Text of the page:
Flash Fiction – and Order Chaos

It’s there every time I go by, every time I turn my head to the other side so that I don’t have to look at it. It doesn’t matter that I can’t see it; I still know it’s there.  It still bothers me, that little bit of disorder.

Everyone laughs at me because of it and I fight the urge to give in for a while, but it reaches a point where the relief I’d get from fixing it outweighs the embarrassment I feel at their hands.

I’m getting close to that point right now. I have to cross the room to get to the morning meeting, right past it. Then, after the meeting is over, I’ll have to go by it again to get back to my station. I know I won’t be able to pass it twice without putting it back right.

But I manage to put it off until after morning meeting is over. I hang back and survey the area, searching for a round about way back to my station but nothing will avoid that wall with those plaques and the two chronologically out of order.

Maybe if I had someone to walk with and talk with I could have distracted myself enough to go by it without fixing it but everyone had lit out of the room at the meeting’s end as if someone had promised free donuts to whoever got back to work first.

I gather myself together and focus on my destination. I start moving quickly; perhaps sheer speed will take me past it. From the corner of my left eye, I can see a number of my coworkers peeking above computers, around shelves, and over partitions only to duck as soon as they see me see them. The distraction is almost enough, but in staring down a few of them my footsteps have slowed down.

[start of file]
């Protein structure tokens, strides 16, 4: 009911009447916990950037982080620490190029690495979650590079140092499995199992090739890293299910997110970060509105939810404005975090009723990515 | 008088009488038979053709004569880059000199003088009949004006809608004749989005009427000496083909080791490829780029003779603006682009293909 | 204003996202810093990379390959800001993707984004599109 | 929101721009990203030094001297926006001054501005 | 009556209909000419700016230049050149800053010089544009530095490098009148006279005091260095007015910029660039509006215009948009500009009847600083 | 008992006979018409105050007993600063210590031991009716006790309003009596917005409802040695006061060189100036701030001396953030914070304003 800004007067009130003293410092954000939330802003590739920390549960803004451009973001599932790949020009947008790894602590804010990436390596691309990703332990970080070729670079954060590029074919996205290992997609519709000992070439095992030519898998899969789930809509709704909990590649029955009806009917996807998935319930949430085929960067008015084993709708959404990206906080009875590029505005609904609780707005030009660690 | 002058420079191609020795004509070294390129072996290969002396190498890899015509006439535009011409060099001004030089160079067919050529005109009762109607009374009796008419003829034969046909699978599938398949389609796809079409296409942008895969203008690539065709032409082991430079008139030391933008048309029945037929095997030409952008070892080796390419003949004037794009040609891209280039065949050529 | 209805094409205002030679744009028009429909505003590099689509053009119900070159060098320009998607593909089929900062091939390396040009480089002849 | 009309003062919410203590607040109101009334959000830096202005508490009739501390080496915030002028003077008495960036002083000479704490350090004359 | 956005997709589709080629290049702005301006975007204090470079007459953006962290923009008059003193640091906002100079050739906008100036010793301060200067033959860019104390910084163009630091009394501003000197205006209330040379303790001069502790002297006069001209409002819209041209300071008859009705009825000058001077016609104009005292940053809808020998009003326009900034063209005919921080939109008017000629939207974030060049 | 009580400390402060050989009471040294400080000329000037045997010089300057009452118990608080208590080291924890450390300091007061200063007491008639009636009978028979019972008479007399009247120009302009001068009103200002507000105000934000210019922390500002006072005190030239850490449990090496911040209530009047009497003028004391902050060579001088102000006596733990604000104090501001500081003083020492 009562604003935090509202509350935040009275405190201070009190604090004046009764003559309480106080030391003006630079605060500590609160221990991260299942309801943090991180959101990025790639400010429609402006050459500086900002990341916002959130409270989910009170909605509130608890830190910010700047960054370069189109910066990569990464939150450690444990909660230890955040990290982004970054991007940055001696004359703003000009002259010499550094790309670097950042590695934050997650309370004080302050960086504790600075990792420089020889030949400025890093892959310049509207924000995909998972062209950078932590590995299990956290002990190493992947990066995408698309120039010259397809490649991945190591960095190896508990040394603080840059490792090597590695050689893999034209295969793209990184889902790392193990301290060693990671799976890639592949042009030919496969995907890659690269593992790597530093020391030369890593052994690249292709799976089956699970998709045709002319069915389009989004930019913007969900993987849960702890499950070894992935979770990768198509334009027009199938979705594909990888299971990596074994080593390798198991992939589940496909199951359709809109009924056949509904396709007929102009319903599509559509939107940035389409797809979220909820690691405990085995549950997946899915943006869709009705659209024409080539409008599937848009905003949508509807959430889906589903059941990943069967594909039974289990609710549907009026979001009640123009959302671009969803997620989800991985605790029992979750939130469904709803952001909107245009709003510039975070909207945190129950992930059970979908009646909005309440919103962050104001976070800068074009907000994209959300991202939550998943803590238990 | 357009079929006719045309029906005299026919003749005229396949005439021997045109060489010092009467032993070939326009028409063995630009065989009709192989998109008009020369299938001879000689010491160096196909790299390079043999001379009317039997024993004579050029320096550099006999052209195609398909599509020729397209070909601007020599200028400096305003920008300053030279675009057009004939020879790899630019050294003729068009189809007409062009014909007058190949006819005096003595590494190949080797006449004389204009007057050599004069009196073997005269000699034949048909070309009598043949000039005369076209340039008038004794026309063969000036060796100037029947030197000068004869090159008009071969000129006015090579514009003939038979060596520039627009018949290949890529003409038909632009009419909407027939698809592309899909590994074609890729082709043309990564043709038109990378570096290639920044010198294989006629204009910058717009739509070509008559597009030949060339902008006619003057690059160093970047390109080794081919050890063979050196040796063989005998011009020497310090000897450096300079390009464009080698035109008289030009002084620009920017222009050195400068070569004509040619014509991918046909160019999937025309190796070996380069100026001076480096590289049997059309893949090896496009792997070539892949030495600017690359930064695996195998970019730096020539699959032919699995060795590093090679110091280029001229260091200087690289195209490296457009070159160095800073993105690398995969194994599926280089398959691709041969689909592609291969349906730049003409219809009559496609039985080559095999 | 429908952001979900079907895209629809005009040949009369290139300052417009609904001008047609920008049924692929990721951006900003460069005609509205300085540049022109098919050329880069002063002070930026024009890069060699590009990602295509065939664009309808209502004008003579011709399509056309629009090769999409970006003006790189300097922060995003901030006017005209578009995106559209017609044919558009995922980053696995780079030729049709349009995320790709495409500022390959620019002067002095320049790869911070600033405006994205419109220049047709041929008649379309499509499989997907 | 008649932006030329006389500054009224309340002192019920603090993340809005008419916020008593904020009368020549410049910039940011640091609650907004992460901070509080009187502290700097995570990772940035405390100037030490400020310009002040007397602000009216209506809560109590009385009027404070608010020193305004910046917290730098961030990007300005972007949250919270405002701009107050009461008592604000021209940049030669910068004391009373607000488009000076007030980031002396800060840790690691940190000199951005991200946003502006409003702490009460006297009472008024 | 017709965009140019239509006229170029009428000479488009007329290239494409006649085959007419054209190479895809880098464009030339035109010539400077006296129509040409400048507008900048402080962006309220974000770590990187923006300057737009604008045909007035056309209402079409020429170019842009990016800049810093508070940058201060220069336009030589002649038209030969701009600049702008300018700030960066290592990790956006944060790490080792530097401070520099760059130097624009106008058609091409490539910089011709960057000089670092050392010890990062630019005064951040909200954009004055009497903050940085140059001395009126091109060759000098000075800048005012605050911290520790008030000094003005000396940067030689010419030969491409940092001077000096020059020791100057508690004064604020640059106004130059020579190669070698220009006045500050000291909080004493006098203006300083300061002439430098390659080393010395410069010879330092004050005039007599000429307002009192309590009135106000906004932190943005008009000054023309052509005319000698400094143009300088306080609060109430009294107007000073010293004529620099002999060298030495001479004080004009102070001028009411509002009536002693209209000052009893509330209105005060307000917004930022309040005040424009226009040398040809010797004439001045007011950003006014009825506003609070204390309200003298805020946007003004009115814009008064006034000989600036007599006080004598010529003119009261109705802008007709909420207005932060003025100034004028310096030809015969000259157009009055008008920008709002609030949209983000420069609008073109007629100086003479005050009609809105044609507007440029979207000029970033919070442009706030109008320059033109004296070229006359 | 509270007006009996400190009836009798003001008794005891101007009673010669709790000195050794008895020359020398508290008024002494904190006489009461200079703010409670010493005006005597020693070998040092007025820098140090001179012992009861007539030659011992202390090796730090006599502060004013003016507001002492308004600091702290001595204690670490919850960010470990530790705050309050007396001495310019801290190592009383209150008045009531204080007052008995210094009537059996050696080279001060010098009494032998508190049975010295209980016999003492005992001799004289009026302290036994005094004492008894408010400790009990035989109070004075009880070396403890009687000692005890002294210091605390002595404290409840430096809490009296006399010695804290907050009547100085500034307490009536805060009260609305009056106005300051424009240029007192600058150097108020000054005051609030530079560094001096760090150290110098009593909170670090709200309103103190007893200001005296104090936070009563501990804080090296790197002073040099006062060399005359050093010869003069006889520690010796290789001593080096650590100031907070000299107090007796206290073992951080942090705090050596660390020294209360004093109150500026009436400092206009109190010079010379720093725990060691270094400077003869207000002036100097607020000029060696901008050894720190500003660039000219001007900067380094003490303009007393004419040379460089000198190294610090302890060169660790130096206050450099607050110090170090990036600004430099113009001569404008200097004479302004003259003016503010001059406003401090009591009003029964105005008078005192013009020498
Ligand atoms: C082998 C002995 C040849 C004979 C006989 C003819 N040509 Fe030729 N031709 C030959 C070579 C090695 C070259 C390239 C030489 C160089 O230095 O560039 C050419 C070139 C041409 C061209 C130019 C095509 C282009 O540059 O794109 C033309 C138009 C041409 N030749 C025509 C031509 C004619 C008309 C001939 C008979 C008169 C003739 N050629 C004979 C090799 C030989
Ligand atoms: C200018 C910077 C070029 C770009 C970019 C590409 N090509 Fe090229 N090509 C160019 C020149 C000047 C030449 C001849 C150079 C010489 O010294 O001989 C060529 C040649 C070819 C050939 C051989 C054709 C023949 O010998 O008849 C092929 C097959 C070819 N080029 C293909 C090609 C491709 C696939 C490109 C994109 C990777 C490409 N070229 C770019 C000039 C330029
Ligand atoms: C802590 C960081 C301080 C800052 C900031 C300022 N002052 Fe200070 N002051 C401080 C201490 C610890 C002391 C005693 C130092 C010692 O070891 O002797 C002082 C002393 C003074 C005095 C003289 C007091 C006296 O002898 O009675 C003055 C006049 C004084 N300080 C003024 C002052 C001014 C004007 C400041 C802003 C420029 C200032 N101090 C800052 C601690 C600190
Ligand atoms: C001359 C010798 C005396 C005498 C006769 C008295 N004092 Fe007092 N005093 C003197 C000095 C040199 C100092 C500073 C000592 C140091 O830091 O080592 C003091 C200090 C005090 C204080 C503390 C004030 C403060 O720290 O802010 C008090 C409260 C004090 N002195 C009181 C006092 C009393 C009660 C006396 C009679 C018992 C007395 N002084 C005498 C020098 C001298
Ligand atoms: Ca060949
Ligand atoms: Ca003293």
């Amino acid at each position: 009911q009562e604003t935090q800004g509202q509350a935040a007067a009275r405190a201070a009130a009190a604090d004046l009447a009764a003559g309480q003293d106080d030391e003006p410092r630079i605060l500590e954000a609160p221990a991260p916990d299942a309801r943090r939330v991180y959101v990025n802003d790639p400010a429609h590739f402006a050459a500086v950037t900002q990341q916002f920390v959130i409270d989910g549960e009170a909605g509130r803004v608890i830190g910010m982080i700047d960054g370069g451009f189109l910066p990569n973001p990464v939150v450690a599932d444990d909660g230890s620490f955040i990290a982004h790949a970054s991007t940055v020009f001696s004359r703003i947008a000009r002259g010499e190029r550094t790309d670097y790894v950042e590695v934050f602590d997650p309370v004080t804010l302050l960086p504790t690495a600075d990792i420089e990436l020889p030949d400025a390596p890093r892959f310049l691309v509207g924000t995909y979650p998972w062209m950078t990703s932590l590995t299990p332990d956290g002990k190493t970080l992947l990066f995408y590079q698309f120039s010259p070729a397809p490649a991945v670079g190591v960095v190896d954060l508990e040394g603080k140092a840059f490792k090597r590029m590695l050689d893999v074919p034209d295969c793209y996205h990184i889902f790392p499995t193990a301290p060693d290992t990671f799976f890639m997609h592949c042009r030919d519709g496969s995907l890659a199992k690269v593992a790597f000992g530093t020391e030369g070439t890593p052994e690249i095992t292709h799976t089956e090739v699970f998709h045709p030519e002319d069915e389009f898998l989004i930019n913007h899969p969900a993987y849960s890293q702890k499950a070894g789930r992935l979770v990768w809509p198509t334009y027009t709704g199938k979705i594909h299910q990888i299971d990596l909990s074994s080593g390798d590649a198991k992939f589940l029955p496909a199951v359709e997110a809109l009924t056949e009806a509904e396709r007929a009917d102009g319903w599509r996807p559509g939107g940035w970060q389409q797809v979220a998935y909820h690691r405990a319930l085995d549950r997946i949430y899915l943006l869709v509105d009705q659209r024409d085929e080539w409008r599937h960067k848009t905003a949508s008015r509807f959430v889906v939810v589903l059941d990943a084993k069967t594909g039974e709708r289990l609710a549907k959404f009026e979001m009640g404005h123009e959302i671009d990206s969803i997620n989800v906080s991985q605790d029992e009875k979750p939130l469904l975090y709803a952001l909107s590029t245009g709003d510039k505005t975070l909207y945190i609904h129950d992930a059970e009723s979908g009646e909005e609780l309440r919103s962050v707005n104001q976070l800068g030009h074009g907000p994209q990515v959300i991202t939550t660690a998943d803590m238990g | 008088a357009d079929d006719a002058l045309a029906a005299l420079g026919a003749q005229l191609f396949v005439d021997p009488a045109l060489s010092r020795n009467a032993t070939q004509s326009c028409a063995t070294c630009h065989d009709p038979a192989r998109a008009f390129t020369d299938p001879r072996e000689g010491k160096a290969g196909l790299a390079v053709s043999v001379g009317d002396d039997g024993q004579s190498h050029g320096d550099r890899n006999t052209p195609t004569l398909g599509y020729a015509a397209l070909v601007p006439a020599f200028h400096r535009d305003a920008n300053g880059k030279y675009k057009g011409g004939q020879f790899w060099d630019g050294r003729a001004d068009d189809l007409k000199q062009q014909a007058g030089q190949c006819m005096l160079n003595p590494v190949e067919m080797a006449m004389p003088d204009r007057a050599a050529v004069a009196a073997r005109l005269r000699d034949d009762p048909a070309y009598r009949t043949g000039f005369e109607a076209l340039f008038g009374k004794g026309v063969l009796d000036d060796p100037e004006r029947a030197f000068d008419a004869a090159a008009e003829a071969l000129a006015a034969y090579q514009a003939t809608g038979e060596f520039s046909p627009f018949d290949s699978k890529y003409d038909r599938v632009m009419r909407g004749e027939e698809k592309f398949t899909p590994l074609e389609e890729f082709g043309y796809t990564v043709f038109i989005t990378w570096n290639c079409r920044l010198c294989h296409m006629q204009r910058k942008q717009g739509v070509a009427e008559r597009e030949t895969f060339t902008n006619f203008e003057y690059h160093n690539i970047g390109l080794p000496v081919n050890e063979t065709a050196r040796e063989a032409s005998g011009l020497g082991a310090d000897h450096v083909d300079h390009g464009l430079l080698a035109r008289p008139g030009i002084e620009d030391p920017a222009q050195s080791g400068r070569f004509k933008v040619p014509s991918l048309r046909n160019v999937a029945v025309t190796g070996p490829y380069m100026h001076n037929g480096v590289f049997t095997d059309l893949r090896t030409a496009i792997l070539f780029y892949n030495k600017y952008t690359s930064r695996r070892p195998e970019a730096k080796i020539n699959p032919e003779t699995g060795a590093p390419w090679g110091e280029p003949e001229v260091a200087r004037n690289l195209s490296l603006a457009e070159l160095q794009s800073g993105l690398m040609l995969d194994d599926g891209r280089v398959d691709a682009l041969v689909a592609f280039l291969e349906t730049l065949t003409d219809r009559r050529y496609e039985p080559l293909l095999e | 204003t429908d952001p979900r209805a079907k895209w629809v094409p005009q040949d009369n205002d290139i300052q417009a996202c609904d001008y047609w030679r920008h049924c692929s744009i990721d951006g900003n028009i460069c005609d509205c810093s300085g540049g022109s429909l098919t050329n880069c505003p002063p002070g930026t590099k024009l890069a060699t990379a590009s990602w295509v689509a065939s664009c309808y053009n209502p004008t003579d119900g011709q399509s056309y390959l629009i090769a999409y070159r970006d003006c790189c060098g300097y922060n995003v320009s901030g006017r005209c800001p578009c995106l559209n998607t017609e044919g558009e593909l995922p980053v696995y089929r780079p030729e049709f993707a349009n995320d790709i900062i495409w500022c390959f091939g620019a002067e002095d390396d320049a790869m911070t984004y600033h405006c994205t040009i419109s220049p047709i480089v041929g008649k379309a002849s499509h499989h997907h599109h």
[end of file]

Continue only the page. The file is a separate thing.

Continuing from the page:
The right corner of my eye sees the line on the wall and my body stops. I don’t even turn my head to look at what my hands are doing, ashamed for having given in. There’s a commotion off to my left but I won’t to turn my head in that direction either.

After calmly walking back to my station I try not to give myself such a hard time. It was a new record for how long I’d let it go before fixing it and that was something I should be proud of. And at least I knew that for a while, it wouldn’t bother me. I should have at least until the cleaning crew comes through next week for the end of the month’s major cleaning session.

When I packed up at the end of the day, I was content. Until I walked by the plaques. I could feel that something wasn’t right before I looked. There were two out of order again but not the same two as earlier. It took everything I had to walk out the door.


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